The Duke of Wellington: Warrior of the Empire, Part 4

    Sir Arthur Wellesley had returned to Great Britain to face a court of inquiry over the controversial Convention of Sintra. Later in 1808 he was cleared of all charges, and remained in Britain as he had no command at the time. In January 1809 this changed. Sir John Moore, while achieving victory over the French at the Battle of Corunna, was killed in the heat of battle. Suddenly, the British Army in the Iberian was leaderless. Wellesley immediately wrote to Lord Castlereagh (The Secretary of War and later The British Foreign Secretary), stressing the importance of the defence of Portugal. Castlereagh agreed, and Wellesley was appointed Commander of all British forces in Portugal.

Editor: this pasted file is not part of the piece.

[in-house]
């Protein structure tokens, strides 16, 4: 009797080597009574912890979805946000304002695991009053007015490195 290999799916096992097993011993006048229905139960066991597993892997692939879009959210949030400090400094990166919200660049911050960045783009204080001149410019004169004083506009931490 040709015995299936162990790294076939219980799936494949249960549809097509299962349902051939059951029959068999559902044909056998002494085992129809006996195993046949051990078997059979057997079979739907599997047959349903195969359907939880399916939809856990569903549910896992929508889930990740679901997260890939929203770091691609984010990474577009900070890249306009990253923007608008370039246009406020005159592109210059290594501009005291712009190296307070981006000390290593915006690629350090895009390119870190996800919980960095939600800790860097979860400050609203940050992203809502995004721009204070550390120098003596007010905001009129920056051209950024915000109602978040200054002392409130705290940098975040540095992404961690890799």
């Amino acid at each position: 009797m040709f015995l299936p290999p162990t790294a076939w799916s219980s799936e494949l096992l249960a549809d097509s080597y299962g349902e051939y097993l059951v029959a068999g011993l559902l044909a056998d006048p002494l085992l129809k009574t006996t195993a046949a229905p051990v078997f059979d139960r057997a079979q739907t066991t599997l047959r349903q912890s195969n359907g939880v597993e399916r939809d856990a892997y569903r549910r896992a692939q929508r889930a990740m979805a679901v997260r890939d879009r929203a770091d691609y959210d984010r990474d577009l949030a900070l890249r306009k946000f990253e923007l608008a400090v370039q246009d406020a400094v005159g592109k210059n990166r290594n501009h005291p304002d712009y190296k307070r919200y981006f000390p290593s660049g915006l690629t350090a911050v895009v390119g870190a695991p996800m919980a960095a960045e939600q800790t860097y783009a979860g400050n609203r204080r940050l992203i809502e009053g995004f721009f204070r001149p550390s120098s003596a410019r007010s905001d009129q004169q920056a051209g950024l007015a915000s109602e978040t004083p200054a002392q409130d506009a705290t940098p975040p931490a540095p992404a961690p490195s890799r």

The death of Sir John Moore

   Upon arriving in Lisbon, Wellesley went on the offensive, crossing the Douro behind Marshal Soult's Corps in the Second Battle of Oporto. Wellesley's men secured the Seminary at Oporto, using it as a bastion to bring French columns under the punishing bombardment of the newest advancement in British artillery, shrapnel. Soult was forced to flee in disarray, his army smashed. Portugal was secured.

   Wellesley advanced into Spain. He united with a Spanish army General Cuesta, though they weren't much help. In the following Battle of Talavera, the inexperienced Spanish troops fled in disarray, leaving the British to fend off the French columns. Though several attacks were repulsed by the thin red line, the two day battle was not over until a wild British cavalry charge mauled the French cavalry. The British suffered badly, and even though the British won the day, Wellesley  retreated into Portugal for the winter.  For this action, he was created Viscount Wellington of Talavera and of Wellington.